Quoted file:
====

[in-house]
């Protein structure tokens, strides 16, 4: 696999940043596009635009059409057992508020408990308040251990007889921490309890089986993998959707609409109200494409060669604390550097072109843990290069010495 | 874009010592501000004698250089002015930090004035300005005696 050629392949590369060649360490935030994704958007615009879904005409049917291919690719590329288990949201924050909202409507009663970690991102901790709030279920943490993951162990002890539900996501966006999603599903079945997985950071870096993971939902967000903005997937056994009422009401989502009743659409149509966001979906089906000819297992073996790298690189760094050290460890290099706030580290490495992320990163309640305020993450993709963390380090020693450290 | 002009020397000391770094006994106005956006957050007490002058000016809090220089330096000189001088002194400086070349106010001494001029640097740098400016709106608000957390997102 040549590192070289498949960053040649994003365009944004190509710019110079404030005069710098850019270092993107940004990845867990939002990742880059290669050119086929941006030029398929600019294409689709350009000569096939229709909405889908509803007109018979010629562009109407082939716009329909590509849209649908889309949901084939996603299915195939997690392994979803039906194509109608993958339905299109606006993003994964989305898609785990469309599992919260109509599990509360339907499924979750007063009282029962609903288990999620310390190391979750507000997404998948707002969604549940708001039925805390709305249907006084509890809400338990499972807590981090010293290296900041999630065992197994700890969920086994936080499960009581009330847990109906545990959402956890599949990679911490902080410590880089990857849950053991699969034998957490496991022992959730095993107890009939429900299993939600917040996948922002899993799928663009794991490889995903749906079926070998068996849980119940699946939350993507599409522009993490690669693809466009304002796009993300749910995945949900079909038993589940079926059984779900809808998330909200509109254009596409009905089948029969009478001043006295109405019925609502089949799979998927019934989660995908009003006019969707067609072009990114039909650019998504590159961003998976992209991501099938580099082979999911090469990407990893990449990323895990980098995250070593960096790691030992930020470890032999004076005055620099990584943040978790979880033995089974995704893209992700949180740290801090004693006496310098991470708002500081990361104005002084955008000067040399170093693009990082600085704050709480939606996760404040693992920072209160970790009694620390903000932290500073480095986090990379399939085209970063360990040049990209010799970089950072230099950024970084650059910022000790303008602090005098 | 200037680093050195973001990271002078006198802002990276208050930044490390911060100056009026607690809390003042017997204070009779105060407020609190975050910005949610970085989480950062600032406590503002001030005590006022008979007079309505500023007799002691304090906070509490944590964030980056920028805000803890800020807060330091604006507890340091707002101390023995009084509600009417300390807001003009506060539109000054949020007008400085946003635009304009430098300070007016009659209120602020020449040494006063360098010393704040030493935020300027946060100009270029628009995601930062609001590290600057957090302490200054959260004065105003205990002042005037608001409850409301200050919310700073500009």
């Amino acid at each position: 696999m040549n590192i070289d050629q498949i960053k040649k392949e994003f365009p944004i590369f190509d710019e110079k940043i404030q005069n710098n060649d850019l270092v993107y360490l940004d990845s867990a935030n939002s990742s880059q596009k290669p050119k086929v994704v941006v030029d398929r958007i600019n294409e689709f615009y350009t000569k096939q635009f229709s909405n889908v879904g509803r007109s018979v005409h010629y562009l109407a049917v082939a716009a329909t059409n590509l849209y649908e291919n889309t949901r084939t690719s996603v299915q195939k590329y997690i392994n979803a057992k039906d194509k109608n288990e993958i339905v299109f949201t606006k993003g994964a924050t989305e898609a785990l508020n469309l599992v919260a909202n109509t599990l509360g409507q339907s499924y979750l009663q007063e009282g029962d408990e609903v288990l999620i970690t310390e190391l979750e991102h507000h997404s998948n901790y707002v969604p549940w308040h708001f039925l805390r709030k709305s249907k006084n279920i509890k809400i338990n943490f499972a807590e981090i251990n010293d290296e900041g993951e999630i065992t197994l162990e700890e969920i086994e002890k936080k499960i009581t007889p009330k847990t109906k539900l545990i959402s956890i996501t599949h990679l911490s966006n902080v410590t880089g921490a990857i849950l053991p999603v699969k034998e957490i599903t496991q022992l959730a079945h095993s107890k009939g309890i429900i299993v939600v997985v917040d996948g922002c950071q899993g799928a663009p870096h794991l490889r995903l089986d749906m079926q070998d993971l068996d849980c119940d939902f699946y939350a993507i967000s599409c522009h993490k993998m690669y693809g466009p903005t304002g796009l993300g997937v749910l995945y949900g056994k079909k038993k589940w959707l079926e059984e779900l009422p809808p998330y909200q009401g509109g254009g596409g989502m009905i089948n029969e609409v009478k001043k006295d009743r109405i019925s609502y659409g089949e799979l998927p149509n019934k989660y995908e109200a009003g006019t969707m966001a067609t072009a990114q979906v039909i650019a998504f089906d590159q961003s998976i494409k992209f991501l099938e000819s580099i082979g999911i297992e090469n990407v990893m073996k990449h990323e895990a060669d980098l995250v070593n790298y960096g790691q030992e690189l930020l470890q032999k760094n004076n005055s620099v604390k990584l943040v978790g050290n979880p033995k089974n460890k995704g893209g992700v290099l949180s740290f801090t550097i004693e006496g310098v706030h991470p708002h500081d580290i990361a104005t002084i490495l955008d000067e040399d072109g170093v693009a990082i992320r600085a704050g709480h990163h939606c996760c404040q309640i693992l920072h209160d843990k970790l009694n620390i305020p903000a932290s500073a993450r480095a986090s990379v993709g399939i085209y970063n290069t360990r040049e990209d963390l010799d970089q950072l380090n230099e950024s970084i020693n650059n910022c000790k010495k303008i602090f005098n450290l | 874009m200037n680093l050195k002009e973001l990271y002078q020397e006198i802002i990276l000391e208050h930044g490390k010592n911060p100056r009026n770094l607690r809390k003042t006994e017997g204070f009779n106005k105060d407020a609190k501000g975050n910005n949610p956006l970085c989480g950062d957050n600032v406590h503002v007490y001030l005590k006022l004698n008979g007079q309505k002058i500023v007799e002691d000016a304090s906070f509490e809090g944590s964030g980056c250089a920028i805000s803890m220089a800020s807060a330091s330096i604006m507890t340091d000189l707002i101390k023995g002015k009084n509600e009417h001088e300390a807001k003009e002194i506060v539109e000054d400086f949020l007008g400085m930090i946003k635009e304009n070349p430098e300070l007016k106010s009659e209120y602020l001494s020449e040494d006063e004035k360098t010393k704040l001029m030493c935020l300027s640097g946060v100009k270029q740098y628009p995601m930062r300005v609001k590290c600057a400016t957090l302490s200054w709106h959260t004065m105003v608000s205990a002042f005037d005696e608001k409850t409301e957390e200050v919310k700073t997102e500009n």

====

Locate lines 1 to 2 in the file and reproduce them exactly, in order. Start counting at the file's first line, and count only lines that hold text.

[in-house]
């Protein structure tokens, strides 16, 4: 696999940043596009635009059409057992508020408990308040251990007889921490309890089986993998959707609409109200494409060669604390550097072109843990290069010495 | 874009010592501000004698250089002015930090004035300005005696 050629392949590369060649360490935030994704958007615009879904005409049917291919690719590329288990949201924050909202409507009663970690991102901790709030279920943490993951162990002890539900996501966006999603599903079945997985950071870096993971939902967000903005997937056994009422009401989502009743659409149509966001979906089906000819297992073996790298690189760094050290460890290099706030580290490495992320990163309640305020993450993709963390380090020693450290 | 002009020397000391770094006994106005956006957050007490002058000016809090220089330096000189001088002194400086070349106010001494001029640097740098400016709106608000957390997102 040549590192070289498949960053040649994003365009944004190509710019110079404030005069710098850019270092993107940004990845867990939002990742880059290669050119086929941006030029398929600019294409689709350009000569096939229709909405889908509803007109018979010629562009109407082939716009329909590509849209649908889309949901084939996603299915195939997690392994979803039906194509109608993958339905299109606006993003994964989305898609785990469309599992919260109509599990509360339907499924979750007063009282029962609903288990999620310390190391979750507000997404998948707002969604549940708001039925805390709305249907006084509890809400338990499972807590981090010293290296900041999630065992197994700890969920086994936080499960009581009330847990109906545990959402956890599949990679911490902080410590880089990857849950053991699969034998957490496991022992959730095993107890009939429900299993939600917040996948922002899993799928663009794991490889995903749906079926070998068996849980119940699946939350993507599409522009993490690669693809466009304002796009993300749910995945949900079909038993589940079926059984779900809808998330909200509109254009596409009905089948029969009478001043006295109405019925609502089949799979998927019934989660995908009003006019969707067609072009990114039909650019998504590159961003998976992209991501099938580099082979999911090469990407990893990449990323895990980098995250070593960096790691030992930020470890032999004076005055620099990584943040978790979880033995089974995704893209992700949180740290801090004693006496310098991470708002500081990361104005002084955008000067040399170093693009990082600085704050709480939606996760404040693992920072209160970790009694620390903000932290500073480095986090990379399939085209970063360990040049990209010799970089950072230099950024970084650059910022000790303008602090005098 | 200037680093050195973001990271002078006198802002990276208050930044490390911060100056009026607690809390003042017997204070009779105060407020609190975050910005949610970085989480950062600032406590503002001030005590006022008979007079309505500023007799002691304090906070509490944590964030980056920028805000803890800020807060330091604006507890340091707002101390023995009084509600009417300390807001003009506060539109000054949020007008400085946003635009304009430098300070007016009659209120602020020449040494006063360098010393704040030493935020300027946060100009270029628009995601930062609001590290600057957090302490200054959260004065105003205990002042005037608001409850409301200050919310700073500009």